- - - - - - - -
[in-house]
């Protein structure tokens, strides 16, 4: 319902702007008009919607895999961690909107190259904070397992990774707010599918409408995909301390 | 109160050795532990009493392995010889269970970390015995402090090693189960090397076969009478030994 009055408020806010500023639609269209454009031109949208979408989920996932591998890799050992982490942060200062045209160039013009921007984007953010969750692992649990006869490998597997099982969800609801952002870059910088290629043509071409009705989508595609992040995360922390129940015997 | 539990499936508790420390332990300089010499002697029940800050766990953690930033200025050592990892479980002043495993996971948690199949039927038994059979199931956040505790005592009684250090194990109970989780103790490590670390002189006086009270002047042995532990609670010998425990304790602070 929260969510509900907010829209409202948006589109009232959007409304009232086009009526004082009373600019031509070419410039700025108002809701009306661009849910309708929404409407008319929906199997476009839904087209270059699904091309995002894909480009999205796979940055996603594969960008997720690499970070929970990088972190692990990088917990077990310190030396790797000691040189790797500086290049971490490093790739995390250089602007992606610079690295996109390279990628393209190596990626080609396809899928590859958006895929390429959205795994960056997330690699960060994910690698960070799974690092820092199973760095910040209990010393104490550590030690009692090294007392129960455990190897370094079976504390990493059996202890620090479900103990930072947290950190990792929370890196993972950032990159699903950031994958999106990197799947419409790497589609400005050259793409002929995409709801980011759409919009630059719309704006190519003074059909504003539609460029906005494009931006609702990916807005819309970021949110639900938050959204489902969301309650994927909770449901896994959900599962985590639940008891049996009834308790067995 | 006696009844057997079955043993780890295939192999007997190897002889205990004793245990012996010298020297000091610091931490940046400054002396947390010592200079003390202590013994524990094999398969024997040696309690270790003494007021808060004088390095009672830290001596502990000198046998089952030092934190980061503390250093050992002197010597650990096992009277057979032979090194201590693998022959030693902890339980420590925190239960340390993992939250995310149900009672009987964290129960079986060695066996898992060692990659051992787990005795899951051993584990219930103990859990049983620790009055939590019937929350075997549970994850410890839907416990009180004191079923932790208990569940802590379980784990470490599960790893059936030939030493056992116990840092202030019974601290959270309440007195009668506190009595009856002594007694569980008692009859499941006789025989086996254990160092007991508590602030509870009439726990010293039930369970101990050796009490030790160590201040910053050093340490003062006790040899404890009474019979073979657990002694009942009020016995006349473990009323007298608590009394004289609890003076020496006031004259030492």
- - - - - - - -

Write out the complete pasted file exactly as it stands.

[in-house]
């Protein structure tokens, strides 16, 4: 319902702007008009919607895999961690909107190259904070397992990774707010599918409408995909301390 | 109160050795532990009493392995010889269970970390015995402090090693189960090397076969009478030994 009055408020806010500023639609269209454009031109949208979408989920996932591998890799050992982490942060200062045209160039013009921007984007953010969750692992649990006869490998597997099982969800609801952002870059910088290629043509071409009705989508595609992040995360922390129940015997 | 539990499936508790420390332990300089010499002697029940800050766990953690930033200025050592990892479980002043495993996971948690199949039927038994059979199931956040505790005592009684250090194990109970989780103790490590670390002189006086009270002047042995532990609670010998425990304790602070 929260969510509900907010829209409202948006589109009232959007409304009232086009009526004082009373600019031509070419410039700025108002809701009306661009849910309708929404409407008319929906199997476009839904087209270059699904091309995002894909480009999205796979940055996603594969960008997720690499970070929970990088972190692990990088917990077990310190030396790797000691040189790797500086290049971490490093790739995390250089602007992606610079690295996109390279990628393209190596990626080609396809899928590859958006895929390429959205795994960056997330690699960060994910690698960070799974690092820092199973760095910040209990010393104490550590030690009692090294007392129960455990190897370094079976504390990493059996202890620090479900103990930072947290950190990792929370890196993972950032990159699903950031994958999106990197799947419409790497589609400005050259793409002929995409709801980011759409919009630059719309704006190519003074059909504003539609460029906005494009931006609702990916807005819309970021949110639900938050959204489902969301309650994927909770449901896994959900599962985590639940008891049996009834308790067995 | 006696009844057997079955043993780890295939192999007997190897002889205990004793245990012996010298020297000091610091931490940046400054002396947390010592200079003390202590013994524990094999398969024997040696309690270790003494007021808060004088390095009672830290001596502990000198046998089952030092934190980061503390250093050992002197010597650990096992009277057979032979090194201590693998022959030693902890339980420590925190239960340390993992939250995310149900009672009987964290129960079986060695066996898992060692990659051992787990005795899951051993584990219930103990859990049983620790009055939590019937929350075997549970994850410890839907416990009180004191079923932790208990569940802590379980784990470490599960790893059936030939030493056992116990840092202030019974601290959270309440007195009668506190009595009856002594007694569980008692009859499941006789025989086996254990160092007991508590602030509870009439726990010293039930369970101990050796009490030790160590201040910053050093340490003062006790040899404890009474019979073979657990002694009942009020016995006349473990009323007298608590009394004289609890003076020496006031004259030492």